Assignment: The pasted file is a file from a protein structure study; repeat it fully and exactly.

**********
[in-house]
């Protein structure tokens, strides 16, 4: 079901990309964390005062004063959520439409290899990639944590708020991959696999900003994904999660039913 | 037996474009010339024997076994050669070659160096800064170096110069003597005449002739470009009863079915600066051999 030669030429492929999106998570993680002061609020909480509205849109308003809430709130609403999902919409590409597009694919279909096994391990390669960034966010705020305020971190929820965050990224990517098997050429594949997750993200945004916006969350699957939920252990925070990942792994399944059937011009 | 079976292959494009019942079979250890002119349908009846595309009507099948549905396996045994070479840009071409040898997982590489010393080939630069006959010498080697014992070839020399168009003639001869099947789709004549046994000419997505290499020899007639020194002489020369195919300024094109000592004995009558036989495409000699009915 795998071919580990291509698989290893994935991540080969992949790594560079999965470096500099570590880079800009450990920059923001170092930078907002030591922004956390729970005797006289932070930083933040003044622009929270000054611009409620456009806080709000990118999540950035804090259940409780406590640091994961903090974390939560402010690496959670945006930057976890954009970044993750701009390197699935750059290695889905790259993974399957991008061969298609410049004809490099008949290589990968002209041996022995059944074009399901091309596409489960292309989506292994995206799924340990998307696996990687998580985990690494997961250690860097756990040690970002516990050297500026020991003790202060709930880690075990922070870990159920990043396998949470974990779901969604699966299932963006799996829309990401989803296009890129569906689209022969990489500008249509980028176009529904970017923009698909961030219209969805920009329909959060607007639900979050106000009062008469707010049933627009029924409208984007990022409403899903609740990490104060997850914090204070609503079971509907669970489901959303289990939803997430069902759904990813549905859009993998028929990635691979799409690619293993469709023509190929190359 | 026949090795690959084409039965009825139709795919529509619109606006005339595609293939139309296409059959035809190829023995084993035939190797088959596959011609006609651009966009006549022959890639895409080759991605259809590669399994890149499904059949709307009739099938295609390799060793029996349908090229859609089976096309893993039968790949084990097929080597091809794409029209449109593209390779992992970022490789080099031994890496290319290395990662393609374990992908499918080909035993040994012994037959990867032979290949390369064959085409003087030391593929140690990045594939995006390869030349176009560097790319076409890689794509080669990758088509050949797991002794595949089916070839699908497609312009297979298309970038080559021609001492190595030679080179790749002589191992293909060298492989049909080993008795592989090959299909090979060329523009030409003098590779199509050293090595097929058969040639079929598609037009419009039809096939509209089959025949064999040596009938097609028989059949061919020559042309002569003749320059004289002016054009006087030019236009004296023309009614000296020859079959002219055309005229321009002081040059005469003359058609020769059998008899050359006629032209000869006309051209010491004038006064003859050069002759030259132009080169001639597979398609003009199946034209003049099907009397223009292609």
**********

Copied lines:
[in-house]
């Protein structure tokens, strides 16, 4: 079901990309964390005062004063959520439409290899990639944590708020991959696999900003994904999660039913 | 037996474009010339024997076994050669070659160096800064170096110069003597005449002739470009009863079915600066051999 030669030429492929999106998570993680002061609020909480509205849109308003809430709130609403999902919409590409597009694919279909096994391990390669960034966010705020305020971190929820965050990224990517098997050429594949997750993200945004916006969350699957939920252990925070990942792994399944059937011009 | 079976292959494009019942079979250890002119349908009846595309009507099948549905396996045994070479840009071409040898997982590489010393080939630069006959010498080697014992070839020399168009003639001869099947789709004549046994000419997505290499020899007639020194002489020369195919300024094109000592004995009558036989495409000699009915 795998071919580990291509698989290893994935991540080969992949790594560079999965470096500099570590880079800009450990920059923001170092930078907002030591922004956390729970005797006289932070930083933040003044622009929270000054611009409620456009806080709000990118999540950035804090259940409780406590640091994961903090974390939560402010690496959670945006930057976890954009970044993750701009390197699935750059290695889905790259993974399957991008061969298609410049004809490099008949290589990968002209041996022995059944074009399901091309596409489960292309989506292994995206799924340990998307696996990687998580985990690494997961250690860097756990040690970002516990050297500026020991003790202060709930880690075990922070870990159920990043396998949470974990779901969604699966299932963006799996829309990401989803296009890129569906689209022969990489500008249509980028176009529904970017923009698909961030219209969805920009329909959060607007639900979050106000009062008469707010049933627009029924409208984007990022409403899903609740990490104060997850914090204070609503079971509907669970489901959303289990939803997430069902759904990813549905859009993998028929990635691979799409690619293993469709023509190929190359 | 026949090795690959084409039965009825139709795919529509619109606006005339595609293939139309296409059959035809190829023995084993035939190797088959596959011609006609651009966009006549022959890639895409080759991605259809590669399994890149499904059949709307009739099938295609390799060793029996349908090229859609089976096309893993039968790949084990097929080597091809794409029209449109593209390779992992970022490789080099031994890496290319290395990662393609374990992908499918080909035993040994012994037959990867032979290949390369064959085409003087030391593929140690990045594939995006390869030349176009560097790319076409890689794509080669990758088509050949797991002794595949089916070839699908497609312009297979298309970038080559021609001492190595030679080179790749002589191992293909060298492989049909080993008795592989090959299909090979060329523009030409003098590779199509050293090595097929058969040639079929598609037009419009039809096939509209089959025949064999040596009938097609028989059949061919020559042309002569003749320059004289002016054009006087030019236009004296023309009614000296020859079959002219055309005229321009002081040059005469003359058609020769059998008899050359006629032209000869006309051209010491004038006064003859050069002759030259132009080169001639597979398609003009199946034209003049099907009397223009292609």